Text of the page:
Getting candidates in a different setting

Sanjay Sathe, founder and CEO of RiseSmart, which offers outplacement and career transition services, said that he likes to meet people in different settings.

“Certain behavioral traits do not display themselves in a formal office interview, so if you really like the candidate and want to progress with an offer, it will be helpful to meet the candidate in a social or casual setting. Their guard is down and they will be more open, so you should be able to gather more insight into the candidate and their personality. I also like to introduce the candidate to team members by taking them out for a meal together. That way you can see team interactions and you’ll have multiple people giving you feedback on what they learned. It is critical to invest more time upfront in the hiring process so you don’t regret the hire later.”

Sathe added, “Collaboration is critical in companies, and I try to get more information through all the touch points in the interview process. You might have the most talented person, but if they cannot genuinely collaborate with others and contribute to a team, you have a problem. There needs to be a sense of urgency in the candidate to be a part of your team. This is particularly important in a startup. If that self-motivation and inherent sense of urgency is not there, then it can be problematic. Make sure the candidate’s ego is in check. This can be a deal breaker. Organizations do not have places for folks with an “I, me, myself” attitude. The more senior you are in an organization, the more humble you should be.”

Two jobs from now

Donna Horton Novitsky, CEO of Yiftee (local gifts, on-the-go) had some unique insight. “I like to know what a candidate wants to do two jobs from now. That tells me what they should learn in the job I’m hiring them for and how we can help them meet their personal career goals. If all they want is a paycheck, I’m not interested. I like to see the ambition.”

Looking for a commitment to the mission

Nancy A. Aossey, President and CEO of International Medical Corps said, “There are many things that a C.V. won’t tell you about someone, so I try to look beyond the C.V. and focus on what motivates a candidate, his or her aspirations and what environment they would thrive in. I need to be able to have an authentic conversation with them. The work that International Medical Corps does can be very challenging, so I want candidates to have a good sense of what they are getting into and what kind of people thrive in our culture. I try to set the ground rules for the conversation and candidly explain the organization—its culture and challenges.”

Aossey also said, “I strive to choose people who bring talent and leadership to their own positions – but just as important, have the ability and willingness to groom others and bring out the best in them. I look for people who are willing to learn, so I try to get a sense of how they handle certain situations and whether they can reflect on their actions and how they learned from them. I’ll also ask, “If I were to speak to colleagues or supervisors who weren’t on your reference list, someone whom you didn’t always get along with, what would they say about you?” This causes people to think about themselves in a different way. If you don’t have self-awareness, you’re always going to be outward-looking and blame others for any difficulties. There are a million reasons why we might not be able to get something done, but the question is, what can we do about it? Likewise, there will always be difficult people to work with, but ultimately it’s a matter of taking responsibility and doing something about it.”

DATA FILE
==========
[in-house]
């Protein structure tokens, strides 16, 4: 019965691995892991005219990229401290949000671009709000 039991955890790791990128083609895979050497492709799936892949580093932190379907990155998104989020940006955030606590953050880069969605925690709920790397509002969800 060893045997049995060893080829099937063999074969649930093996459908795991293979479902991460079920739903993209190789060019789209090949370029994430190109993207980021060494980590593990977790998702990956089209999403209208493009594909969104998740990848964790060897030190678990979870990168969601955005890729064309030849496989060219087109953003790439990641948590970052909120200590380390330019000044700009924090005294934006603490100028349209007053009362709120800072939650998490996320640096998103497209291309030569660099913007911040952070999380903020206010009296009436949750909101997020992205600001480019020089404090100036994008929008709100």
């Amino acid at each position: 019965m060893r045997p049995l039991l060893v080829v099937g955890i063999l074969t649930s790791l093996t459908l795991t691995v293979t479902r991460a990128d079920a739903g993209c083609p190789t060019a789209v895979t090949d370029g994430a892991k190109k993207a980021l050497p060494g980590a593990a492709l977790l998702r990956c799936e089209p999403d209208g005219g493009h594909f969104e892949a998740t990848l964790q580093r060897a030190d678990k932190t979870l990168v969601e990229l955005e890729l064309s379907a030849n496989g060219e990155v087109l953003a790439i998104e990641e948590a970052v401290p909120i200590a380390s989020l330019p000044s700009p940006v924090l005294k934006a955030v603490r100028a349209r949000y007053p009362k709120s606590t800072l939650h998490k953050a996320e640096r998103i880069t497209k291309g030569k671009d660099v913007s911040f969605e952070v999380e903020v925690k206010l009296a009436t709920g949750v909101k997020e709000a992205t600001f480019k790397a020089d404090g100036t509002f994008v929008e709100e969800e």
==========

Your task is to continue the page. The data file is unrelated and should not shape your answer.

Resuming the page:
Aossey concluded, “Our work takes a certain personality, beyond a commitment to the mission. You have to look past the obvious skills that candidates might bring to the table and focus more on their approach and how they’re going to work with others in difficult situations.”

Marti Trewe reports on business and technology news, chasing his passion for helping entrepreneurs and small businesses to stay well informed in the fast paced 140-character world. Marti rarely sleeps and thrives on reader news tips, especially about startups and big moves in leadership.

Business Entrepreneur

Snowpocalypse disaster 2021: How can businesses help their employees?

(BUSINESS ENTREPRENEUR) How did your business manage your human resources during snowpocalypse? How can you protect your team and prepare for the next disaster?



Snow storm disaster, inches of snow where it was unexpected in front of a home and car.

The effects of Snowpocalypse 2021 will be felt for months. It’s not just fixing the power grid, paying off electric bills, or repairing pipes. Many employees lost wages because they couldn’t work. CNBC estimates that over 40% of Americans couldn’t last a month on their savings. Combined with the impact of COVID-19 across many industries, recovering from a 2-week loss of wages from the snowstorm disaster could devastate many Texans.

How does your business manage time off during disasters?

Larger businesses often continue to pay their employee’s salaries during disasters. Exempt employees have different rules over non-exempt employees, but we’ve seen many instances where larger organizations continued to pay employees, even though they couldn’t get into work. Employees with small to medium sized businesses often don’t have an option. These employees either take PTO or don’t get paid. While this might be legal and understandable from the business point of view, there might be other options. What can a business do when a disaster occurs when it comes to employee wages?

Know the law to pay employees right